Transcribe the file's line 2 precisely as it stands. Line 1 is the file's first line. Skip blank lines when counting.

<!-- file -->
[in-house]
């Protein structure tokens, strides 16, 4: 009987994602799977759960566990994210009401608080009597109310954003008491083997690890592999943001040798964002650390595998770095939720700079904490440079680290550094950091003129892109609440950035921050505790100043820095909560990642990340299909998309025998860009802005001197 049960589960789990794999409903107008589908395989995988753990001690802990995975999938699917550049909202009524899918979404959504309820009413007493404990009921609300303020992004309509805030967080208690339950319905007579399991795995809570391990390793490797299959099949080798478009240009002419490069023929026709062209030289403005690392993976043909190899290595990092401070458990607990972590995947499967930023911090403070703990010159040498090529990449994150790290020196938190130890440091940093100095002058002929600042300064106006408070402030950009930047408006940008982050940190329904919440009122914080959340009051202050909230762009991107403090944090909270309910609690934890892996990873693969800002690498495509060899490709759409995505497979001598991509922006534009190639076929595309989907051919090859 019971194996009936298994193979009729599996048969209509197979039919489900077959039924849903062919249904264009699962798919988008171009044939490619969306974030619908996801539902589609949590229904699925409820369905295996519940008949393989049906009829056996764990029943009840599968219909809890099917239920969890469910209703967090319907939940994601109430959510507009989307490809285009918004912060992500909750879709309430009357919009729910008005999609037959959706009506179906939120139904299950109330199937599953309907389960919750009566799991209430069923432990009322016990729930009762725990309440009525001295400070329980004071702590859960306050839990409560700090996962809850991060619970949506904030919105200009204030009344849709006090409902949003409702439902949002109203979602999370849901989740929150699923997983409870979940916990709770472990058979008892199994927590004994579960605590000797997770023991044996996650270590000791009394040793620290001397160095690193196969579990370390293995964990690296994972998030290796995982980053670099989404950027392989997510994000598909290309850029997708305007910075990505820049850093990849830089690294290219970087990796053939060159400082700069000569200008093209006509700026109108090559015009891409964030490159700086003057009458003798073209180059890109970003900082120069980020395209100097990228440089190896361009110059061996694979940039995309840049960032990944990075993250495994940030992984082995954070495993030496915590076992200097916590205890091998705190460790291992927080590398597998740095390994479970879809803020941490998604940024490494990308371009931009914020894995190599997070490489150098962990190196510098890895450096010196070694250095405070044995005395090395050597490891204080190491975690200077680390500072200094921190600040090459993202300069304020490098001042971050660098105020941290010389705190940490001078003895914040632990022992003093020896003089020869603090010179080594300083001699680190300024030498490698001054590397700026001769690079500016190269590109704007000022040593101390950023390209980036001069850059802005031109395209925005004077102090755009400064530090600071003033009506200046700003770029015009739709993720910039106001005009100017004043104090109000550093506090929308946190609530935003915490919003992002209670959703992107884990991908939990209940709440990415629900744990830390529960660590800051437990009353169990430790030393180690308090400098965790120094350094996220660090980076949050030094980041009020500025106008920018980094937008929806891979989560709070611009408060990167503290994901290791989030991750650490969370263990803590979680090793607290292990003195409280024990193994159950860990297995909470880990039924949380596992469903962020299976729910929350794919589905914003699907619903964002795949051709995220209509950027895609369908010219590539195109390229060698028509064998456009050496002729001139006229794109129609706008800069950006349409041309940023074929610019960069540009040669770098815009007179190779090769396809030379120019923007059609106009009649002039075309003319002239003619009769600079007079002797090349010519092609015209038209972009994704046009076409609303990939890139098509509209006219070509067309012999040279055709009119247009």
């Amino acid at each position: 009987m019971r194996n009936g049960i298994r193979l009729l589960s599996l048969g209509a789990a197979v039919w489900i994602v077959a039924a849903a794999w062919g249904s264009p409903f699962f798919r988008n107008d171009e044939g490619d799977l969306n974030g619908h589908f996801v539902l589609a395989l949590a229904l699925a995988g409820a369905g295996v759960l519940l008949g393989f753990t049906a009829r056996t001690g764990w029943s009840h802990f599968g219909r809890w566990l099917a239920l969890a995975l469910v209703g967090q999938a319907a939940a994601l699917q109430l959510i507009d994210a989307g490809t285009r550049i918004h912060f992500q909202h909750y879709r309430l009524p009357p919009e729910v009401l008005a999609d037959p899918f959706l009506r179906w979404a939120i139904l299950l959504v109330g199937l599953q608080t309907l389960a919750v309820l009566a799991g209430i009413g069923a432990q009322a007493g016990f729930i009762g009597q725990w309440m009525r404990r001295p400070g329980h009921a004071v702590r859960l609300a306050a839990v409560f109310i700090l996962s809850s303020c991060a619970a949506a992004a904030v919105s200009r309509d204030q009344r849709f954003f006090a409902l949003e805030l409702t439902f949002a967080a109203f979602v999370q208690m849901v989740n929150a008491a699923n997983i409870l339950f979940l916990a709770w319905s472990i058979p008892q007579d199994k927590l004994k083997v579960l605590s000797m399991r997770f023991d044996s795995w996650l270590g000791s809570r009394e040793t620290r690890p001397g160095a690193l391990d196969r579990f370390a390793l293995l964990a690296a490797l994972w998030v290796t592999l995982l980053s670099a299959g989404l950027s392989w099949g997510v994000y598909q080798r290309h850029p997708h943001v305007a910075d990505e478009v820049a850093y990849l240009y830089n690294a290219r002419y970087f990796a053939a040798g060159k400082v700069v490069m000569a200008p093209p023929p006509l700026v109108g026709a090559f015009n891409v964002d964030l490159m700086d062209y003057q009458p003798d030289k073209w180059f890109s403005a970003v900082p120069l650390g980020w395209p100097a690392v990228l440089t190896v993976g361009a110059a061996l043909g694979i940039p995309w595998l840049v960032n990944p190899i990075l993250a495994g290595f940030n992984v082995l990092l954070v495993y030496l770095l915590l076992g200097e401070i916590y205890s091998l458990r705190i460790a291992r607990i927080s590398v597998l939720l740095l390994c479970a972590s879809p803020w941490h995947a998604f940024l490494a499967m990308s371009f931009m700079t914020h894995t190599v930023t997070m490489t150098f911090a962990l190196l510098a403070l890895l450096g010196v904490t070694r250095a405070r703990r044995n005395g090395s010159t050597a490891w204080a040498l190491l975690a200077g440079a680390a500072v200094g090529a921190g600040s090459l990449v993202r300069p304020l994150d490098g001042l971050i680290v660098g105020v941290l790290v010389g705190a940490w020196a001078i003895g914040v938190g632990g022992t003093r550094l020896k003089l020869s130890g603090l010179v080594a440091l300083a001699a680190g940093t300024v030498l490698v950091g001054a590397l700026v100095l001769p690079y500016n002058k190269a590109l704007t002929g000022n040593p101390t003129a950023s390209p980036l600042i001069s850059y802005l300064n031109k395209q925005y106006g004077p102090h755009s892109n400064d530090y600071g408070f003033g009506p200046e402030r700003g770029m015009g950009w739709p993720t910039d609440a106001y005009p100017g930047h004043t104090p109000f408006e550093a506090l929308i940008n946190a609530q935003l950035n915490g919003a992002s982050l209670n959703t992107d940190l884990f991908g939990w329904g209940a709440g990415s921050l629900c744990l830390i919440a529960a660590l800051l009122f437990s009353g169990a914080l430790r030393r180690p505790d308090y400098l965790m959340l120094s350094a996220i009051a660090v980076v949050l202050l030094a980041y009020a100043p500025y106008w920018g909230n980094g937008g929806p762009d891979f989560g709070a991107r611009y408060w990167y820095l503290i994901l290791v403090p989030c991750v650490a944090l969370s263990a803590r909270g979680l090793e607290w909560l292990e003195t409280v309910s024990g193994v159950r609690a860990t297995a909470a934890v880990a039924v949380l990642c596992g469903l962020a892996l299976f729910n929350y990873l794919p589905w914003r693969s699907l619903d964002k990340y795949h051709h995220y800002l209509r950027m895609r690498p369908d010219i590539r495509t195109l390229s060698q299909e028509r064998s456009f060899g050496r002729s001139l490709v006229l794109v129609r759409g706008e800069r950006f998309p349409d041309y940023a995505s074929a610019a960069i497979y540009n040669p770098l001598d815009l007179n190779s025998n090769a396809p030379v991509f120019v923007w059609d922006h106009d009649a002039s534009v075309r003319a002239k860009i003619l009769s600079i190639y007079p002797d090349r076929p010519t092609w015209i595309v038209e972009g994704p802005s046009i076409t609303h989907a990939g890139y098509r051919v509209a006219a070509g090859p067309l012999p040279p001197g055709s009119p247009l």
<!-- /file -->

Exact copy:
């Protein structure tokens, strides 16, 4: 009987994602799977759960566990994210009401608080009597109310954003008491083997690890592999943001040798964002650390595998770095939720700079904490440079680290550094950091003129892109609440950035921050505790100043820095909560990642990340299909998309025998860009802005001197 049960589960789990794999409903107008589908395989995988753990001690802990995975999938699917550049909202009524899918979404959504309820009413007493404990009921609300303020992004309509805030967080208690339950319905007579399991795995809570391990390793490797299959099949080798478009240009002419490069023929026709062209030289403005690392993976043909190899290595990092401070458990607990972590995947499967930023911090403070703990010159040498090529990449994150790290020196938190130890440091940093100095002058002929600042300064106006408070402030950009930047408006940008982050940190329904919440009122914080959340009051202050909230762009991107403090944090909270309910609690934890892996990873693969800002690498495509060899490709759409995505497979001598991509922006534009190639076929595309989907051919090859 019971194996009936298994193979009729599996048969209509197979039919489900077959039924849903062919249904264009699962798919988008171009044939490619969306974030619908996801539902589609949590229904699925409820369905295996519940008949393989049906009829056996764990029943009840599968219909809890099917239920969890469910209703967090319907939940994601109430959510507009989307490809285009918004912060992500909750879709309430009357919009729910008005999609037959959706009506179906939120139904299950109330199937599953309907389960919750009566799991209430069923432990009322016990729930009762725990309440009525001295400070329980004071702590859960306050839990409560700090996962809850991060619970949506904030919105200009204030009344849709006090409902949003409702439902949002109203979602999370849901989740929150699923997983409870979940916990709770472990058979008892199994927590004994579960605590000797997770023991044996996650270590000791009394040793620290001397160095690193196969579990370390293995964990690296994972998030290796995982980053670099989404950027392989997510994000598909290309850029997708305007910075990505820049850093990849830089690294290219970087990796053939060159400082700069000569200008093209006509700026109108090559015009891409964030490159700086003057009458003798073209180059890109970003900082120069980020395209100097990228440089190896361009110059061996694979940039995309840049960032990944990075993250495994940030992984082995954070495993030496915590076992200097916590205890091998705190460790291992927080590398597998740095390994479970879809803020941490998604940024490494990308371009931009914020894995190599997070490489150098962990190196510098890895450096010196070694250095405070044995005395090395050597490891204080190491975690200077680390500072200094921190600040090459993202300069304020490098001042971050660098105020941290010389705190940490001078003895914040632990022992003093020896003089020869603090010179080594300083001699680190300024030498490698001054590397700026001769690079500016190269590109704007000022040593101390950023390209980036001069850059802005031109395209925005004077102090755009400064530090600071003033009506200046700003770029015009739709993720910039106001005009100017004043104090109000550093506090929308946190609530935003915490919003992002209670959703992107884990991908939990209940709440990415629900744990830390529960660590800051437990009353169990430790030393180690308090400098965790120094350094996220660090980076949050030094980041009020500025106008920018980094937008929806891979989560709070611009408060990167503290994901290791989030991750650490969370263990803590979680090793607290292990003195409280024990193994159950860990297995909470880990039924949380596992469903962020299976729910929350794919589905914003699907619903964002795949051709995220209509950027895609369908010219590539195109390229060698028509064998456009050496002729001139006229794109129609706008800069950006349409041309940023074929610019960069540009040669770098815009007179190779090769396809030379120019923007059609106009009649002039075309003319002239003619009769600079007079002797090349010519092609015209038209972009994704046009076409609303990939890139098509509209006219070509067309012999040279055709009119247009």